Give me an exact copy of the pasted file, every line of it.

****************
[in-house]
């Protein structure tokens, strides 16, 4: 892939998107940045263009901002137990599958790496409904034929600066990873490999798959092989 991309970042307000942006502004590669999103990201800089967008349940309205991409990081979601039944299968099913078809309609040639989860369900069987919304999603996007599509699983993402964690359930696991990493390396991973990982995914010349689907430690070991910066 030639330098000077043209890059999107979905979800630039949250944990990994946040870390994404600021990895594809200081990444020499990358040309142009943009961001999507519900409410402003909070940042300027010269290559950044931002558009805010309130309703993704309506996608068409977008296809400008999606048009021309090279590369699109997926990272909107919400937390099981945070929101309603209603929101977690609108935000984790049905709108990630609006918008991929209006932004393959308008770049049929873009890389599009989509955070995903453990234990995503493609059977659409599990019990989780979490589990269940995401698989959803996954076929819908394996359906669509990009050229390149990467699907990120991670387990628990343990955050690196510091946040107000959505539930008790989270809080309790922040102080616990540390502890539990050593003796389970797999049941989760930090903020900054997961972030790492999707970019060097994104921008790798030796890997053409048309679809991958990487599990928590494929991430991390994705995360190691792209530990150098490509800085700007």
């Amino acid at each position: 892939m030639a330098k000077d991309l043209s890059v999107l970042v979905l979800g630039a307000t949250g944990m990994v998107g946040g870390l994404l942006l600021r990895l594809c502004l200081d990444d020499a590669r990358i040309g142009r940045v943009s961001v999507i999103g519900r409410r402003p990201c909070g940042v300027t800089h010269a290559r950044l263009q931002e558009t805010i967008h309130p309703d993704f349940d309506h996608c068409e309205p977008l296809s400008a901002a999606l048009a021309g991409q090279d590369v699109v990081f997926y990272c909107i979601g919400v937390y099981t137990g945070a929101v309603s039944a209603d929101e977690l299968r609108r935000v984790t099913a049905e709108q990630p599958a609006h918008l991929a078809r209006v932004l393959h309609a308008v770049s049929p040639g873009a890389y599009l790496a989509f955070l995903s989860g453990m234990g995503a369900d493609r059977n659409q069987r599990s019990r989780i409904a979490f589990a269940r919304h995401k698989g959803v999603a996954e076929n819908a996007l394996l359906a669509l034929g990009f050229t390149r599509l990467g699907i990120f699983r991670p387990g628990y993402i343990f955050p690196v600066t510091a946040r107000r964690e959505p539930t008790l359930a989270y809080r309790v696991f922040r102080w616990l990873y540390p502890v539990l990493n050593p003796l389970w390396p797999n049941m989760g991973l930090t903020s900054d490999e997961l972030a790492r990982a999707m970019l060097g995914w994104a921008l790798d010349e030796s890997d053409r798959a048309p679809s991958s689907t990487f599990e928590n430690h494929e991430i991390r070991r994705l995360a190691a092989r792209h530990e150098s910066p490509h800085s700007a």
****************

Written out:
[in-house]
């Protein structure tokens, strides 16, 4: 892939998107940045263009901002137990599958790496409904034929600066990873490999798959092989 991309970042307000942006502004590669999103990201800089967008349940309205991409990081979601039944299968099913078809309609040639989860369900069987919304999603996007599509699983993402964690359930696991990493390396991973990982995914010349689907430690070991910066 030639330098000077043209890059999107979905979800630039949250944990990994946040870390994404600021990895594809200081990444020499990358040309142009943009961001999507519900409410402003909070940042300027010269290559950044931002558009805010309130309703993704309506996608068409977008296809400008999606048009021309090279590369699109997926990272909107919400937390099981945070929101309603209603929101977690609108935000984790049905709108990630609006918008991929209006932004393959308008770049049929873009890389599009989509955070995903453990234990995503493609059977659409599990019990989780979490589990269940995401698989959803996954076929819908394996359906669509990009050229390149990467699907990120991670387990628990343990955050690196510091946040107000959505539930008790989270809080309790922040102080616990540390502890539990050593003796389970797999049941989760930090903020900054997961972030790492999707970019060097994104921008790798030796890997053409048309679809991958990487599990928590494929991430991390994705995360190691792209530990150098490509800085700007």
């Amino acid at each position: 892939m030639a330098k000077d991309l043209s890059v999107l970042v979905l979800g630039a307000t949250g944990m990994v998107g946040g870390l994404l942006l600021r990895l594809c502004l200081d990444d020499a590669r990358i040309g142009r940045v943009s961001v999507i999103g519900r409410r402003p990201c909070g940042v300027t800089h010269a290559r950044l263009q931002e558009t805010i967008h309130p309703d993704f349940d309506h996608c068409e309205p977008l296809s400008a901002a999606l048009a021309g991409q090279d590369v699109v990081f997926y990272c909107i979601g919400v937390y099981t137990g945070a929101v309603s039944a209603d929101e977690l299968r609108r935000v984790t099913a049905e709108q990630p599958a609006h918008l991929a078809r209006v932004l393959h309609a308008v770049s049929p040639g873009a890389y599009l790496a989509f955070l995903s989860g453990m234990g995503a369900d493609r059977n659409q069987r599990s019990r989780i409904a979490f589990a269940r919304h995401k698989g959803v999603a996954e076929n819908a996007l394996l359906a669509l034929g990009f050229t390149r599509l990467g699907i990120f699983r991670p387990g628990y993402i343990f955050p690196v600066t510091a946040r107000r964690e959505p539930t008790l359930a989270y809080r309790v696991f922040r102080w616990l990873y540390p502890v539990l990493n050593p003796l389970w390396p797999n049941m989760g991973l930090t903020s900054d490999e997961l972030a790492r990982a999707m970019l060097g995914w994104a921008l790798d010349e030796s890997d053409r798959a048309p679809s991958s689907t990487f599990e928590n430690h494929e991430i991390r070991r994705l995360a190691a092989r792209h530990e150098s910066p490509h800085s700007a």